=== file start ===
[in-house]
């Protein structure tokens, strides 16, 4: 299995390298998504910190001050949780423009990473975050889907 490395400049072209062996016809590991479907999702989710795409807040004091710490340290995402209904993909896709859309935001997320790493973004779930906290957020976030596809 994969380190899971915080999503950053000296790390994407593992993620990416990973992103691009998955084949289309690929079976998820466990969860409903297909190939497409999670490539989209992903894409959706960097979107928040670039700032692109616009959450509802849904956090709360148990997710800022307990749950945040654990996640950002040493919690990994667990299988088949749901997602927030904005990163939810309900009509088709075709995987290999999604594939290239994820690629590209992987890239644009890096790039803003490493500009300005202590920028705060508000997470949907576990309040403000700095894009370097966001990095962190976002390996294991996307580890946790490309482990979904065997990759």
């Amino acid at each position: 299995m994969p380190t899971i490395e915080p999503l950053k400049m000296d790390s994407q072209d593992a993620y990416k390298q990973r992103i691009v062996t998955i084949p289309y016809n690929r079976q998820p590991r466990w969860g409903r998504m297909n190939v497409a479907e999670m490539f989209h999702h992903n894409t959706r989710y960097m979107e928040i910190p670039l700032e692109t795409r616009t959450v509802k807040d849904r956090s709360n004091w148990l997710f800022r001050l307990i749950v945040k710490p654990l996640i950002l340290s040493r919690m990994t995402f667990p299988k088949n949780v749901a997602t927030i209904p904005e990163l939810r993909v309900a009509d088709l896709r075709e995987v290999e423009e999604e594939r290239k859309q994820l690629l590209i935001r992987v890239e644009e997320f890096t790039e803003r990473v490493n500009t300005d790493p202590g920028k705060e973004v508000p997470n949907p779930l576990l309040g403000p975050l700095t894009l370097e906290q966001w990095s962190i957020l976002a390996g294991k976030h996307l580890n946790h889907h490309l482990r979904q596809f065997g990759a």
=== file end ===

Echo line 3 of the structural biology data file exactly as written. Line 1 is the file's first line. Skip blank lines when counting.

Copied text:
């Amino acid at each position: 299995m994969p380190t899971i490395e915080p999503l950053k400049m000296d790390s994407q072209d593992a993620y990416k390298q990973r992103i691009v062996t998955i084949p289309y016809n690929r079976q998820p590991r466990w969860g409903r998504m297909n190939v497409a479907e999670m490539f989209h999702h992903n894409t959706r989710y960097m979107e928040i910190p670039l700032e692109t795409r616009t959450v509802k807040d849904r956090s709360n004091w148990l997710f800022r001050l307990i749950v945040k710490p654990l996640i950002l340290s040493r919690m990994t995402f667990p299988k088949n949780v749901a997602t927030i209904p904005e990163l939810r993909v309900a009509d088709l896709r075709e995987v290999e423009e999604e594939r290239k859309q994820l690629l590209i935001r992987v890239e644009e997320f890096t790039e803003r990473v490493n500009t300005d790493p202590g920028k705060e973004v508000p997470n949907p779930l576990l309040g403000p975050l700095t894009l370097e906290q966001w990095s962190i957020l976002a390996g294991k976030h996307l580890n946790h889907h490309l482990r979904q596809f065997g990759a």